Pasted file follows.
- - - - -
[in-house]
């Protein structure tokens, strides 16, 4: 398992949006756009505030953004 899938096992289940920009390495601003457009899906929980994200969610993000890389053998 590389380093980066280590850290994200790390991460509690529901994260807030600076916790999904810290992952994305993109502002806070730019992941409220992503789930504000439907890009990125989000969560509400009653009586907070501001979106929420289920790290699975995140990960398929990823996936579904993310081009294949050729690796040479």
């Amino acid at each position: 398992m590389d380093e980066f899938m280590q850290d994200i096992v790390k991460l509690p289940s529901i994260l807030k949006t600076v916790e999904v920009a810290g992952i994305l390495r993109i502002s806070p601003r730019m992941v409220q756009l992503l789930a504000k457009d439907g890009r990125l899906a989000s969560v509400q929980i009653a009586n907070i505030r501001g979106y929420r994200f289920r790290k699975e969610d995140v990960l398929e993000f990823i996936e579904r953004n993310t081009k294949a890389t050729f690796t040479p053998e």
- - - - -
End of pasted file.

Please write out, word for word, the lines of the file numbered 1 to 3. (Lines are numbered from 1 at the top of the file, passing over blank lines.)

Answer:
[in-house]
């Protein structure tokens, strides 16, 4: 398992949006756009505030953004 899938096992289940920009390495601003457009899906929980994200969610993000890389053998 590389380093980066280590850290994200790390991460509690529901994260807030600076916790999904810290992952994305993109502002806070730019992941409220992503789930504000439907890009990125989000969560509400009653009586907070501001979106929420289920790290699975995140990960398929990823996936579904993310081009294949050729690796040479």
């Amino acid at each position: 398992m590389d380093e980066f899938m280590q850290d994200i096992v790390k991460l509690p289940s529901i994260l807030k949006t600076v916790e999904v920009a810290g992952i994305l390495r993109i502002s806070p601003r730019m992941v409220q756009l992503l789930a504000k457009d439907g890009r990125l899906a989000s969560v509400q929980i009653a009586n907070i505030r501001g979106y929420r994200f289920r790290k699975e969610d995140v990960l398929e993000f990823i996936e579904r953004n993310t081009k294949a890389t050729f690796t040479p053998e």